"Inspired by the UN Brundtland Report's definition of sustainable development, we
define sustainability in education as education for a lifestyle that meets the needs
of the present without compromising the ability of future generations of all species
to meet their needs. (In this, we note the difference between 'needs' and 'desires.')
In accordance with the Naropa University Mission Statement, using contemplative, intellectual,
and practical methods, faculty help students gain the necessary inner and outer tools
and perspectives to engage courageously and compassionately with a complex and changing
world. We aspire to teach students across all disciplines to engender a restorative,
regenerative, and healthy approach to relationships between humans and the rest of
the living, natural world. Our ultimate goal is the co-creation of a just, sacred,
and sustainable society." — Naropa University Faculty Teaching and Learning Commitment
Naropa University is committed to developing sustainability not only in terms of a
greener campus, but also in our teaching and learning. The faculty of Naropa University
aspires to lead in sustainability education as a key element of training future generations.
Our vision is to define sustainability in a contemplative context, including both
its inner and outer aspects. In alignment with Naropa University's agreement to participate
in the Presidents' Climate Commitment, we recognize the vital need to think about
sustainability in a systemic way. Joining with other eco-visionary institutions, we
seek to continuously educate ourselves and update our understanding of best practices
Environmentally Focused Programs
Recent Faculty "Green Papers"
During fall 2012 semester, Naropa's faculty senate, Cauldron, approved the inclusion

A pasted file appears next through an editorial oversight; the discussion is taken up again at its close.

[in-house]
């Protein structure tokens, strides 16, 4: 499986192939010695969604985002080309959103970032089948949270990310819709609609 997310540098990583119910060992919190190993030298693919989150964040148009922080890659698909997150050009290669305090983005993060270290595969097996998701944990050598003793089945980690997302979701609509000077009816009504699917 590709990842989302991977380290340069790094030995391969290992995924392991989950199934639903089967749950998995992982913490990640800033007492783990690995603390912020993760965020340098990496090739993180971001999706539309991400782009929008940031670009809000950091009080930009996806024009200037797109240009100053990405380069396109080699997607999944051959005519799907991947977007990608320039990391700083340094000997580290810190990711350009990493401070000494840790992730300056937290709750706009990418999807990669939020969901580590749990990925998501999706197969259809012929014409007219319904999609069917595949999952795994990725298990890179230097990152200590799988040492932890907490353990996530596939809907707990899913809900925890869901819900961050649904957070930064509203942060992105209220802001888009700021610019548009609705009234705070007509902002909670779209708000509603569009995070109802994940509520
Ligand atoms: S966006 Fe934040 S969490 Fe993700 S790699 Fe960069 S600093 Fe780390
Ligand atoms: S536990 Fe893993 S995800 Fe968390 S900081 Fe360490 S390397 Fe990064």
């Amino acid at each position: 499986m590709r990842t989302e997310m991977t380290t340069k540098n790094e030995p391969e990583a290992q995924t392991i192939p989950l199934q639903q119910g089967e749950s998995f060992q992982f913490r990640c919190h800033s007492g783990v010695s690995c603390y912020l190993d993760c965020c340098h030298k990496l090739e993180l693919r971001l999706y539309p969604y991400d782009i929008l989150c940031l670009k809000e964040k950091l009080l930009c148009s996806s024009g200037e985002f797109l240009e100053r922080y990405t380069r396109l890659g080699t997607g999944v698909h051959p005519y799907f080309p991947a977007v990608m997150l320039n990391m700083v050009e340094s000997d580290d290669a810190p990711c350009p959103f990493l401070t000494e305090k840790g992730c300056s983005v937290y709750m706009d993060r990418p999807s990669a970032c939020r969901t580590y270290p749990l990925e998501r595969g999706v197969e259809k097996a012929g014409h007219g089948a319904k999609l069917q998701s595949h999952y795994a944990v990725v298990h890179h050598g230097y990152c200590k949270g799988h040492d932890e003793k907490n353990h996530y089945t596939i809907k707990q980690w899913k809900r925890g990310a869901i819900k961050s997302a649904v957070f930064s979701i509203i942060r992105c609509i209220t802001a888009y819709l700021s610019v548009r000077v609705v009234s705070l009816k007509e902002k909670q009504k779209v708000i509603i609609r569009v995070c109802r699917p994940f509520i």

of sustainability in Naropa's curricular arc. The outcomes are as follows:
Skillfulness in Addressing Diversity and Ecological Sustainability
Graduates are able to think critically and analytically about social and cultural
diversity; they recognize the interconnectedness of the human community to ecological
sustainability and cultivate sustainable practices.
Ecological Relationships and Sustainability Awareness
- Introductory - Students demonstrate an understanding of principles of ecological interrelationships,
including living systems, complexity and interdependence. They appreciate the need
to live with awareness and respect for one's self, the earth and its inhabitants,
human and nonhuman. Students understand the dynamics and significance of the ecological
crisis and what is meant by different kinds of sustainability.
- Intermediate - Students express connections between their academic work and personal, global, and
local sustainability. They understand sustainability as an expression of appreciation
for the sacredness of the earth and contemplative principles in action.
- Capstone - Students integrate and apply a high level of understanding of different kinds of
sustainability into their academic work, creative expression and community service.
Diversity and Systems of Privilege and Oppression
- Introductory - Students express personal beliefs and assumptions and explain systems of privilege
and oppression at the local, national and global levels. They interpret the intersectionality
of identifiers such as race, ethnicity, sexual orientation, gender, age, ability,
and socioeconomic class and how they shape individual and collective identities.
- Intermediate - Students exhibit the ability to hear, connect, empathize with, and engage the different
voices and stories that shape diverse human's experiences.. Students investigate the
intersectionality of diversity, ecological sustainability, academic endeavor and participatory
solutions within their major and intended vocation. Students raise questions about
inclusiveness, privilege and oppression in their academic work.
- Capstone - Students extend their academic inquiry to hear, connect, empathize with and engage
the diverse voices and stories that shape experience. Students incorporate an understanding
of the impact of privilege and oppression in their academic work. They further evaluate
their own assumptions and the assumptions of their field in light of these concerns.
Students appreciate the role of diversity in their academic and creative process.